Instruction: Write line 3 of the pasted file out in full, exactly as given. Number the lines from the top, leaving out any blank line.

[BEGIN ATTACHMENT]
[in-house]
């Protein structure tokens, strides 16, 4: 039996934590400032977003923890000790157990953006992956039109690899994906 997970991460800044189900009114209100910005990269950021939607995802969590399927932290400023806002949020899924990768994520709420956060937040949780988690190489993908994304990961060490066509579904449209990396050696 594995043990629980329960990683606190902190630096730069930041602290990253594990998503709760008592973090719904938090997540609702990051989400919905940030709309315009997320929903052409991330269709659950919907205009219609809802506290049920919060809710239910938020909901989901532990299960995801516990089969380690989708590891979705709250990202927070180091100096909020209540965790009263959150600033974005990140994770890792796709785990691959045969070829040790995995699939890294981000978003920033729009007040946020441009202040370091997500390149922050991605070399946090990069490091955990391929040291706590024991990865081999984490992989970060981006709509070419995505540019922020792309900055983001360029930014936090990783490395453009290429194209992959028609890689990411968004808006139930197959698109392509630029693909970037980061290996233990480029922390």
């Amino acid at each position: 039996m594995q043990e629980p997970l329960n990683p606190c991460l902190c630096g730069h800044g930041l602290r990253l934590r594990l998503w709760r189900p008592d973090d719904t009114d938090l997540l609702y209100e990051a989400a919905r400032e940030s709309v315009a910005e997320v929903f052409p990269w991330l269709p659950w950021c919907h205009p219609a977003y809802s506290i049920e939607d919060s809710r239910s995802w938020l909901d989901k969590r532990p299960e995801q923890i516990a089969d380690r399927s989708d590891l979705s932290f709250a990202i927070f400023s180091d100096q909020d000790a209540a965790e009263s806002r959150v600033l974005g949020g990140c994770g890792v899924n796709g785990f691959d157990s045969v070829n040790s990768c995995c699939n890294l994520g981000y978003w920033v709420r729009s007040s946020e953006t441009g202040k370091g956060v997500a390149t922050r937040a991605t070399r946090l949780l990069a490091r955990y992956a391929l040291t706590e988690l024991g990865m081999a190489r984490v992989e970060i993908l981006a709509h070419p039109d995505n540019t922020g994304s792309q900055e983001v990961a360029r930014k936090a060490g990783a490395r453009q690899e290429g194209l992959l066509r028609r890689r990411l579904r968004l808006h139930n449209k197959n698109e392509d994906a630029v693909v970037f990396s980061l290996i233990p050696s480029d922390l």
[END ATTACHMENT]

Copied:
């Amino acid at each position: 039996m594995q043990e629980p997970l329960n990683p606190c991460l902190c630096g730069h800044g930041l602290r990253l934590r594990l998503w709760r189900p008592d973090d719904t009114d938090l997540l609702y209100e990051a989400a919905r400032e940030s709309v315009a910005e997320v929903f052409p990269w991330l269709p659950w950021c919907h205009p219609a977003y809802s506290i049920e939607d919060s809710r239910s995802w938020l909901d989901k969590r532990p299960e995801q923890i516990a089969d380690r399927s989708d590891l979705s932290f709250a990202i927070f400023s180091d100096q909020d000790a209540a965790e009263s806002r959150v600033l974005g949020g990140c994770g890792v899924n796709g785990f691959d157990s045969v070829n040790s990768c995995c699939n890294l994520g981000y978003w920033v709420r729009s007040s946020e953006t441009g202040k370091g956060v997500a390149t922050r937040a991605t070399r946090l949780l990069a490091r955990y992956a391929l040291t706590e988690l024991g990865m081999a190489r984490v992989e970060i993908l981006a709509h070419p039109d995505n540019t922020g994304s792309q900055e983001v990961a360029r930014k936090a060490g990783a490395r453009q690899e290429g194209l992959l066509r028609r890689r990411l579904r968004l808006h139930n449209k197959n698109e392509d994906a630029v693909v970037f990396s980061l290996i233990p050696s480029d922390l």